Stand fast therefore in the liberty wherewith Christ has made us free and be not entangled again with the yoke of bondage.

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14 December 2009

The Progressive Religion

As Christmas approaches, my thoughts have naturally turned towards things of a more religious nature.

The cause of this change in mindset hasn't all been Christmas-related activity. Much of what has oriented my thinking has been the religion of progressivism.

This is a topic I've addressed numerous times before--so many times, in fact, that I don't dare do a search of my archives and post every link to every article in which I've treated the subject. You'd be bored (more than usual) and I wouldn't have time to go and pick up my laundry from Tony all the way out in Queen's Park.

Suffice it to say that the progressive religion, though perhaps as not clearly outlined as other, more organized and defined religions is, in fact, a religion.

And the leftists--liberals and members of the Democrat party--who reject and sometimes mock Christianity and other religions (not all leftists, but a sizable vocal minority), are no less devout and pious in their belief system than their country bumpkin hick Christian friends on the right.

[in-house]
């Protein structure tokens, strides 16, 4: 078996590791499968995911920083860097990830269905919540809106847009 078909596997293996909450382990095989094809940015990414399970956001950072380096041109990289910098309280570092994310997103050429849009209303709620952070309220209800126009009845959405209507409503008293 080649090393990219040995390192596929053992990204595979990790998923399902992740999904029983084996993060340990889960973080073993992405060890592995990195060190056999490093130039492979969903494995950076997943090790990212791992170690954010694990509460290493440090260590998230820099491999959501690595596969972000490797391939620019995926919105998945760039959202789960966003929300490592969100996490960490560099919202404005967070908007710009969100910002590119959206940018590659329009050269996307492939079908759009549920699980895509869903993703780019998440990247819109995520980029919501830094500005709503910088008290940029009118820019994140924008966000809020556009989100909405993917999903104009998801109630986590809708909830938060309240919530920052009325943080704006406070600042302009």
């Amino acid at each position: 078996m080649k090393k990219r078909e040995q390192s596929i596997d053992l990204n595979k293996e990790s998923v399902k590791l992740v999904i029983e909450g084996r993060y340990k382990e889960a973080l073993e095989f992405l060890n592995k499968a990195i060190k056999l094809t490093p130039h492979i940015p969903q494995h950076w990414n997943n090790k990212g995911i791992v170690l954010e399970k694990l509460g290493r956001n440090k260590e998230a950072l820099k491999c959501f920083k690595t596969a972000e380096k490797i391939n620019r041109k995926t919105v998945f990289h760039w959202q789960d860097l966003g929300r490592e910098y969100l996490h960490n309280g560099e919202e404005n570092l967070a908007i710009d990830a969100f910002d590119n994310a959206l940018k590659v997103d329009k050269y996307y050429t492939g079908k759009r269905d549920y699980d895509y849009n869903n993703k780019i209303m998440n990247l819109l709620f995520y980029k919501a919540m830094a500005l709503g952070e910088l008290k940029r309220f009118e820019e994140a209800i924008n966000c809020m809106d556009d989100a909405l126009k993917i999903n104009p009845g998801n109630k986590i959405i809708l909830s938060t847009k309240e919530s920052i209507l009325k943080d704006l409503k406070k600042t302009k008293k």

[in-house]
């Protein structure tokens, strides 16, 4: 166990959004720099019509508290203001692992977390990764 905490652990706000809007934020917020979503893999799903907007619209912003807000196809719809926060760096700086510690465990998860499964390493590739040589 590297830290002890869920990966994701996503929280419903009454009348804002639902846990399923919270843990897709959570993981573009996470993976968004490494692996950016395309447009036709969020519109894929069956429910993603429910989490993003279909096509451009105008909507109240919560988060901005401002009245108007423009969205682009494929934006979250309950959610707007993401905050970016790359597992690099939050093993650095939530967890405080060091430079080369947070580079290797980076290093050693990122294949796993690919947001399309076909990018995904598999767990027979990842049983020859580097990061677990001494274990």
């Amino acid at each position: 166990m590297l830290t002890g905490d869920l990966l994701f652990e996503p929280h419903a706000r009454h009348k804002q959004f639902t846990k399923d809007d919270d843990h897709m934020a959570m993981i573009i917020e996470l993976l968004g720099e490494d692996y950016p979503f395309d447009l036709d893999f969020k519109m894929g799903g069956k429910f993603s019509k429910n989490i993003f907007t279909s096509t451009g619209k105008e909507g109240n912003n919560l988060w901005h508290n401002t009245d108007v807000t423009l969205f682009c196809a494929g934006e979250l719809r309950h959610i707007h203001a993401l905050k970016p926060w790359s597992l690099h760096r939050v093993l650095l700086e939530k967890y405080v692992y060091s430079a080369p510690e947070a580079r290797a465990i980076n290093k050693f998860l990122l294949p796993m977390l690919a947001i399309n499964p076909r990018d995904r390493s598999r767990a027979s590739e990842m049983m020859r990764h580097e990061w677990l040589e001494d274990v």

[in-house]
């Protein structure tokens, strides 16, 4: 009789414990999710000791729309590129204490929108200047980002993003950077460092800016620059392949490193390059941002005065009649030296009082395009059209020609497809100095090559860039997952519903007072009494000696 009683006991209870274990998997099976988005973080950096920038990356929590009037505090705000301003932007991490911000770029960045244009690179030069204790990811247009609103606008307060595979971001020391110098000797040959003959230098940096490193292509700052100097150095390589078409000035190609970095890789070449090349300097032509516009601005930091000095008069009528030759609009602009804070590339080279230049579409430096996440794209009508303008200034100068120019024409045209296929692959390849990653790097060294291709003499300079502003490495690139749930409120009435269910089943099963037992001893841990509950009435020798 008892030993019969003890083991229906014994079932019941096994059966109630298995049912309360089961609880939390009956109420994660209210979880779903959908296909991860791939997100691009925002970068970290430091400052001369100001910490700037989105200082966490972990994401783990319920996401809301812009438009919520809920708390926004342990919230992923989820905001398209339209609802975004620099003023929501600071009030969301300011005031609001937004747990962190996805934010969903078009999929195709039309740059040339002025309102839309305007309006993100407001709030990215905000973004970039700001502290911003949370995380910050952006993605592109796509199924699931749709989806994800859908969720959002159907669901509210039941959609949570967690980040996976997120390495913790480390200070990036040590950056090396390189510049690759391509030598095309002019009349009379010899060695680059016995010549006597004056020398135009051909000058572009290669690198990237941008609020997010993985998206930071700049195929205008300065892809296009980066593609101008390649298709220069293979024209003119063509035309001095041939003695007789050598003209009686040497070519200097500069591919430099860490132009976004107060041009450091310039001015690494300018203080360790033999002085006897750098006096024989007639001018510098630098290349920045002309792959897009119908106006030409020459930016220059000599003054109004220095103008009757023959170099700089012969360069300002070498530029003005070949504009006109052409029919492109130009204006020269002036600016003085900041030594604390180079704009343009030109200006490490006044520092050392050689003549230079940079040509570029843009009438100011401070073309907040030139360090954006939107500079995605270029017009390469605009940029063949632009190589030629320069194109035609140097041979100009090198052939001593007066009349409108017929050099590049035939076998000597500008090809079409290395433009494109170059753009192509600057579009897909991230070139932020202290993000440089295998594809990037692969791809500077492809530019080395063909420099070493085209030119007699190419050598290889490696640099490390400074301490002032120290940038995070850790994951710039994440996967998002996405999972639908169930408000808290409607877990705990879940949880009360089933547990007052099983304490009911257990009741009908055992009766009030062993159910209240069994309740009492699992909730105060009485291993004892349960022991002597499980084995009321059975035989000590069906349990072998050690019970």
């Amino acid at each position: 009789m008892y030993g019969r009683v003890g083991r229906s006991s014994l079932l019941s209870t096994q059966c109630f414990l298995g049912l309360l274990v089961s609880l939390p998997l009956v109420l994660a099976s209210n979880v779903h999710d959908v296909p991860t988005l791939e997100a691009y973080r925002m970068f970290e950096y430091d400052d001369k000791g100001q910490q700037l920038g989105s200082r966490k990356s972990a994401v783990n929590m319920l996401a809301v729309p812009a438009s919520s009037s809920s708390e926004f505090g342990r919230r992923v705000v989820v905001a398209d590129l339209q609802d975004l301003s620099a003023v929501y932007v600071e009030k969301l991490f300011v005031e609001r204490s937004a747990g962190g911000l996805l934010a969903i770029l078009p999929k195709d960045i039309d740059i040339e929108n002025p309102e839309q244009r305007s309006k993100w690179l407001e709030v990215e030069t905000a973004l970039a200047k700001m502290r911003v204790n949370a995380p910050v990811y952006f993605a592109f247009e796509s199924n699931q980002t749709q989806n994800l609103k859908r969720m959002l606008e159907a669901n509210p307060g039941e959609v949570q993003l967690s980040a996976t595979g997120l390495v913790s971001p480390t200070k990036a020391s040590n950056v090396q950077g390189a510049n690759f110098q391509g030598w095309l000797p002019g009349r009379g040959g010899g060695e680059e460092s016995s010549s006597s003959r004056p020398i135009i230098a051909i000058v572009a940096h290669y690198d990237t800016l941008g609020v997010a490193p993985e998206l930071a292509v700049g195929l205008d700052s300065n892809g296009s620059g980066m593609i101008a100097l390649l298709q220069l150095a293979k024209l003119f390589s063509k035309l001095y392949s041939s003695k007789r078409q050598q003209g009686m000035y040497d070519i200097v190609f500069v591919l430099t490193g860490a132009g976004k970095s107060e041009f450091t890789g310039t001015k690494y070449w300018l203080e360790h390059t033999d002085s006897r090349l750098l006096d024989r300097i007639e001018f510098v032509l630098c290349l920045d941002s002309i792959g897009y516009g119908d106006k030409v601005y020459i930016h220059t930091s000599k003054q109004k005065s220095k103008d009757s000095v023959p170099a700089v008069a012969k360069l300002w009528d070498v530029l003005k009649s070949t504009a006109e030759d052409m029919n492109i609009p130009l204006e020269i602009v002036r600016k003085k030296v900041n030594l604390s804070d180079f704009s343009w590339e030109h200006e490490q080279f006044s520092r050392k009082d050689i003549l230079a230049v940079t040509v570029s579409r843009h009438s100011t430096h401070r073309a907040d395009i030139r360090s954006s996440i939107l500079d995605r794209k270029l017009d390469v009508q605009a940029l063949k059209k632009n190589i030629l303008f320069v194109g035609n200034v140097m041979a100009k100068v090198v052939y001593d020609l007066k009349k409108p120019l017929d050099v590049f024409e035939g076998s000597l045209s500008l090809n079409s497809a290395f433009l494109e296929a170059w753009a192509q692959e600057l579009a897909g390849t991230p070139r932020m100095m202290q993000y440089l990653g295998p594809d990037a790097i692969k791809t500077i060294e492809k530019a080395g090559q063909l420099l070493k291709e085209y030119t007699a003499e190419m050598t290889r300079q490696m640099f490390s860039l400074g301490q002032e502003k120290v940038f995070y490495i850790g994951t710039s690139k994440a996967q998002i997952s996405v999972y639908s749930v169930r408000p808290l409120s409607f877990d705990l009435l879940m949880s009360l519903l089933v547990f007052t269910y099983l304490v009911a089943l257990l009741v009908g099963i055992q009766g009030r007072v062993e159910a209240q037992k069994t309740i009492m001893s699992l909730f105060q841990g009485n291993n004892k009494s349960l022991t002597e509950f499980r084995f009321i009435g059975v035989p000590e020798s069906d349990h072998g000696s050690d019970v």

Indeed, as Byron York points out in latest article, leftist progressives are just as superstitious (in some cases, depending on definition, more so) as conservatives.
"Conservatives and Republicans report fewer experiences than liberals or Democrats communicating with the dead, seeing ghosts and consulting fortunetellers or psychics," the Pew study says. For example, 21 percent of Republicans report that they have been in touch with someone who is dead, while 36 percent of Democrats say they have done so. Eleven percent of Republicans say they have seen a ghost, while 21 percent of Democrats say so. And nine percent of Republicans say they have consulted a fortuneteller, while 22 percent of Democrats have.